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De Quincey As A Master Of Style Post by :princess Category :Essays Author :George Hamlin Fitch Date :November 2011 Read :3108

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De Quincey As A Master Of Style

HE WROTE "CONFESSIONS OF AN ENGLISH OPIUM-EATER"--DREAMED
DREAMS AND SAW VISIONS AND PICTURED THEM IN POETIC PROSE.

Of all the English writers Thomas De Quincey must be given the palm for rhythmical prose. He is as stately as Milton, with more than Milton's command of rhythm. If you read aloud his best passages, which are written in what he calls his bravura style, you have a near approach to the music of the organ. De Quincey was so nice a judge of words, he knew so well how to balance his periods, that one of his sentences gives to the appreciative ear the same delight as a stanza of perfect verse.

Ruskin had much of De Quincey's command of impassioned prose, but he never rose to the same sustained heights as the older author. In fact, De Quincey stands alone in these traits: the mass and accuracy of his accumulated knowledge; the power of making the finest distinctions clear to any reader, and the gorgeous style, thick with the embroidery of poetical figures, yet never giving the impression of over-adornment. And above all these merits is the supreme charm of melodious, rhythmical sentences, which give the same enjoyment as fine music.

Forty years ago De Quincey's Confessions of an English Opium-Eater was read by everyone who professed any knowledge of the masters of English literature. To-day it is voted old-fashioned, and few are familiar with its splendid imagery. His other works, which fill over a dozen volumes, are practically forgotten, mainly because his style is very diffuse and his constant digressions weary the reader who has small leisure for books.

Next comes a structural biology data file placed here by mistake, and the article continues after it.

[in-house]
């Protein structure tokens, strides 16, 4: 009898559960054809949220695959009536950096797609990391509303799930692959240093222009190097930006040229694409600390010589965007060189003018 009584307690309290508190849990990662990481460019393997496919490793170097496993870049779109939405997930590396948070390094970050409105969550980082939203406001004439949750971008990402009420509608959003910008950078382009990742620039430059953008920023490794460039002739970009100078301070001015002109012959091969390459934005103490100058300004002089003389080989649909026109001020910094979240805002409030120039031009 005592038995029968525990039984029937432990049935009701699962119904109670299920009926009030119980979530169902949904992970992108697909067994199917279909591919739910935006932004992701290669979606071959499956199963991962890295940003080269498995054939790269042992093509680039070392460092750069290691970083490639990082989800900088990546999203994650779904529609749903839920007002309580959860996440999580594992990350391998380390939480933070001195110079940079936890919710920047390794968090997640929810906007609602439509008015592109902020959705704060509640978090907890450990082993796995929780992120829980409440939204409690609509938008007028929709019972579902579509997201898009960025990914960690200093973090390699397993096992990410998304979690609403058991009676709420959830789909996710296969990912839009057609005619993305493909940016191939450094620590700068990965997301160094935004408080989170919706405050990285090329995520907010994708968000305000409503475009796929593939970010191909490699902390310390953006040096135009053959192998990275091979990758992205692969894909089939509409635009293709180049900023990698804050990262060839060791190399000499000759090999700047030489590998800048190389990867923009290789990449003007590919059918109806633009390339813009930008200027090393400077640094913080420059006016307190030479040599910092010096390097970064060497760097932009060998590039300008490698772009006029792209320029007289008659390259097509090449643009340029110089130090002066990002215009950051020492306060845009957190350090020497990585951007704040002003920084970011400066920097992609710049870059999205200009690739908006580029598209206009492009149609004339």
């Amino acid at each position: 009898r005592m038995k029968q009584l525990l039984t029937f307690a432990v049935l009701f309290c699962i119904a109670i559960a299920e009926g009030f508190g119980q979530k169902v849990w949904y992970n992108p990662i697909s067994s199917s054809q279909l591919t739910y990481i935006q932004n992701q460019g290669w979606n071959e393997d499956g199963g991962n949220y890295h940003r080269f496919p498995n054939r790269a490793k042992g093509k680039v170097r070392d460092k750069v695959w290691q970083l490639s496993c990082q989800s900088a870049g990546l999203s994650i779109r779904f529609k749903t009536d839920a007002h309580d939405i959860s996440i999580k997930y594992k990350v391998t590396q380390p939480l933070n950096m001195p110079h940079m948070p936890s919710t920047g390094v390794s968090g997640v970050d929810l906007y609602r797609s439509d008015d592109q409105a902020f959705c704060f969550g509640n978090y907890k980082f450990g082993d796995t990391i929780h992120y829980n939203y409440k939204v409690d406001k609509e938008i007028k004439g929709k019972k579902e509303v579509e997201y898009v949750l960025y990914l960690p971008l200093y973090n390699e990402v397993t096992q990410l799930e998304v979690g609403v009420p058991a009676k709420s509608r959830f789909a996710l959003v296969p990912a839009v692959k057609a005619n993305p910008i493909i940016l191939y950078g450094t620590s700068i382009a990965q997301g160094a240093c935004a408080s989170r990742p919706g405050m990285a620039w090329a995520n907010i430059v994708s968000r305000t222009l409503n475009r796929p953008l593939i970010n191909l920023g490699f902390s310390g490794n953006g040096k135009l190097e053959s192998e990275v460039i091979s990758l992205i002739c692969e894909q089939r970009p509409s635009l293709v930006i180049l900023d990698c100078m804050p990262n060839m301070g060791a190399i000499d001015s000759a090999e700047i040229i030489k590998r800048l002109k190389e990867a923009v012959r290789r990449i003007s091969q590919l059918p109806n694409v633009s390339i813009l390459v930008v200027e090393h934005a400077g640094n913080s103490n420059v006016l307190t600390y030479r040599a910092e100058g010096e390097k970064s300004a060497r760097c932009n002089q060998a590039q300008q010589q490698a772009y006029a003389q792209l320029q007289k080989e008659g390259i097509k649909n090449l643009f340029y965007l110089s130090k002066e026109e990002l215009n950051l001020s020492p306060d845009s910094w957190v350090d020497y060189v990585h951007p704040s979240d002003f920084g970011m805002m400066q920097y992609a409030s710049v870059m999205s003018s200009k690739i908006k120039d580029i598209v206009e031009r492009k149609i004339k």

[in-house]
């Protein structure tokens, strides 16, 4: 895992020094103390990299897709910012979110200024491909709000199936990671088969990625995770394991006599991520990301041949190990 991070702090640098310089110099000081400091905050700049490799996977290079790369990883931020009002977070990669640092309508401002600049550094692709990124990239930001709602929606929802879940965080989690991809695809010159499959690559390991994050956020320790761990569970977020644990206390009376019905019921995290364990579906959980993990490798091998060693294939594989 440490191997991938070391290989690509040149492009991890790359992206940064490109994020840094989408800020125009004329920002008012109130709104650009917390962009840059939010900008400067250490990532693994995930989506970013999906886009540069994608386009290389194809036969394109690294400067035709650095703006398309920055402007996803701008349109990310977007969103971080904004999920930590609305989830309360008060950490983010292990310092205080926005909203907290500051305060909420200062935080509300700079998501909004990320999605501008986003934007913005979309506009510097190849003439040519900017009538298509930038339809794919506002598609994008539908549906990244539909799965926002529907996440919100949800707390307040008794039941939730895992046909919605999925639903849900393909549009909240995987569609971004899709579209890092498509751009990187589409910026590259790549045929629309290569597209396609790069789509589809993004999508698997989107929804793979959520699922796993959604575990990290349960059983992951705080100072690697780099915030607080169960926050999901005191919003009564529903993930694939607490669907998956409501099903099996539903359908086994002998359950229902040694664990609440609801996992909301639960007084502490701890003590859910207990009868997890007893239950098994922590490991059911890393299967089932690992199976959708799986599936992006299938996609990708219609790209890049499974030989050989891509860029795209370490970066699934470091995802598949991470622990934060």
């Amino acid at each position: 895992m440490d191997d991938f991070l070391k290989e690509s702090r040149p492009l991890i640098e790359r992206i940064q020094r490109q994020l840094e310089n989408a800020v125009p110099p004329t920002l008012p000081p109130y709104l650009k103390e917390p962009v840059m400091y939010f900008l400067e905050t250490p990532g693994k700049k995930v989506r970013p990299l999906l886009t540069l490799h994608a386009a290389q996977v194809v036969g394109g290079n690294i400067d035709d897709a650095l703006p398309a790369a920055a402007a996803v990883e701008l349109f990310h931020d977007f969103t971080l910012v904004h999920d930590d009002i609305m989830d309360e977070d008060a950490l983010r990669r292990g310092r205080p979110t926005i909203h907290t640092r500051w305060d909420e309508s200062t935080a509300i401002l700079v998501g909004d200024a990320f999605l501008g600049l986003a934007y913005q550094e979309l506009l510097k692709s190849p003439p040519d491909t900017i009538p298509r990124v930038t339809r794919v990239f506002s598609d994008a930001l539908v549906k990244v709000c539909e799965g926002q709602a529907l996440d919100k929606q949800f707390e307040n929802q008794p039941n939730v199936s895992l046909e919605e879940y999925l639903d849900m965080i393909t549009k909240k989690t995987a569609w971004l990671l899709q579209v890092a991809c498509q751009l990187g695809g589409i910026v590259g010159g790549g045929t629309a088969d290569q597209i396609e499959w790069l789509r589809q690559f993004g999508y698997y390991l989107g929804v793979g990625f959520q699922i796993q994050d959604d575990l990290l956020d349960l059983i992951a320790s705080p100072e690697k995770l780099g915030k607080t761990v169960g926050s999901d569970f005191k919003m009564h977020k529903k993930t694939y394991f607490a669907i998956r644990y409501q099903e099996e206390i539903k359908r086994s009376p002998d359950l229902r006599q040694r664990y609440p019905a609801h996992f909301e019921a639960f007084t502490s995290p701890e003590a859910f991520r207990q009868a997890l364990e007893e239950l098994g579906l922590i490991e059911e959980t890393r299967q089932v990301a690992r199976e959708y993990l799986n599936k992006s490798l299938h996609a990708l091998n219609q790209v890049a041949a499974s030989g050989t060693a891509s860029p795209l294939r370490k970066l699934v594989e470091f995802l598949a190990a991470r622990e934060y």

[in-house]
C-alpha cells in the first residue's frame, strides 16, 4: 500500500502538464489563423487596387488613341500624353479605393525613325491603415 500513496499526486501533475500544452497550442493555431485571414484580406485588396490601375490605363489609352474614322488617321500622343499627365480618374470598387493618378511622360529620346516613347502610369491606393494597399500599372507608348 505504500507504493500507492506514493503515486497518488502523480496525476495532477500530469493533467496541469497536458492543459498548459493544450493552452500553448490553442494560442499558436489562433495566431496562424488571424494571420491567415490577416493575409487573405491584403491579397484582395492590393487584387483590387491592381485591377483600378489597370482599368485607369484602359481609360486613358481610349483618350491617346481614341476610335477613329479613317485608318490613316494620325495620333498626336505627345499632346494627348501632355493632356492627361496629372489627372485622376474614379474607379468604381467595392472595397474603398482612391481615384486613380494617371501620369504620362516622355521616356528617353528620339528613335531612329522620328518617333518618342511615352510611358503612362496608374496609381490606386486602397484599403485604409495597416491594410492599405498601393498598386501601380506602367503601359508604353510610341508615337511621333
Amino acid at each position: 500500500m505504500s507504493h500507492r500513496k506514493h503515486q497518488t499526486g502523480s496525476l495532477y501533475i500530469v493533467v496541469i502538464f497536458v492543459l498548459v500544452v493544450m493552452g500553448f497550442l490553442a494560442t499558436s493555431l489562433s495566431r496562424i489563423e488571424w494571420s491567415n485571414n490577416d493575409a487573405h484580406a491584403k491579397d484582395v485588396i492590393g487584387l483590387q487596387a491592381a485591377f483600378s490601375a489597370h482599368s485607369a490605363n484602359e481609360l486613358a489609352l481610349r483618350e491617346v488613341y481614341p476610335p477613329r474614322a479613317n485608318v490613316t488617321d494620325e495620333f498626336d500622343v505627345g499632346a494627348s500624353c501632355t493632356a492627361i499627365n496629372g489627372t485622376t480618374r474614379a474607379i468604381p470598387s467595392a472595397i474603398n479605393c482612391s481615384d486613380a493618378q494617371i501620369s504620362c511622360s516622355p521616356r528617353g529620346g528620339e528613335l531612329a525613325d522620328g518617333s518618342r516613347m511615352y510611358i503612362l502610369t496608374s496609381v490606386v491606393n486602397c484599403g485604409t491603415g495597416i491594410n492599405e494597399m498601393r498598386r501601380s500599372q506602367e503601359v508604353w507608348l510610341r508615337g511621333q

No one, however, should miss reading the Confessions, the Autobiography and some one essay, such, for instance, as "Murder as One of the Fine Arts," or "The Flight of a Tartar Tribe," or "The Vision of Sudden Death" in An English Mail Coach. All these contain passages of the greatest beauty buried in prolix descriptions. The reader must be warned not to drop De Quincey because of his digressions. With a little practice you may skip those which do not appeal to you, and there is ample sweetness at the heart of his work to repay one for removing a large amount of husk.

De Quincey has always impressed me as a fine example of the defects of the English school and college training. Although he could write and speak Greek fluently at thirteen, and although he had equally perfect command of Latin and German, he was absolutely untrained in the use of his knowledge and he knew no more about real life when he came out of college than the average American boy of ten. With a splendid scholarly equipment at seventeen, when thrown upon his own resources in London, he came to the verge of starvation, and laid the seeds of disease of the stomach, which afterward drove him to the use of opium.

All his training was purely theoretical; in the practical affairs of life he remained to the day of his death a mere child. As he says in his Confessions, he could have earned a good living as a corrector of Greek proofs in any big London publishing house, but it never occurred to his schoolboy mind that his mastery of this difficult classical language was of any practical value. In our day De Quincey would have been the greatest magazinist of the age, because his best work was in the short essay; but it is to be feared that the publishers of his time fattened on the good things which he produced and gave small sums to the man who turned out these masterpieces with so little effort.

De Quincey was born in 1785 and died in 1859. His life was peculiar and its facts became very well known even in his own time because in his Autobiography and his Confessions he disclosed its details with the frankness of a child. These works are surcharged with some exaggeration, but in the main they ring true. As precocious as Macaulay, he had much of that author's fondness for books, and when he first went to public school at eleven years of age he had read as much as most men when they take a college degree. His mind absorbed languages without effort. At fifteen he could write Greek verse, and his tutor once remarked, "That boy could harangue an Athenian mob better than you or I could address an English one."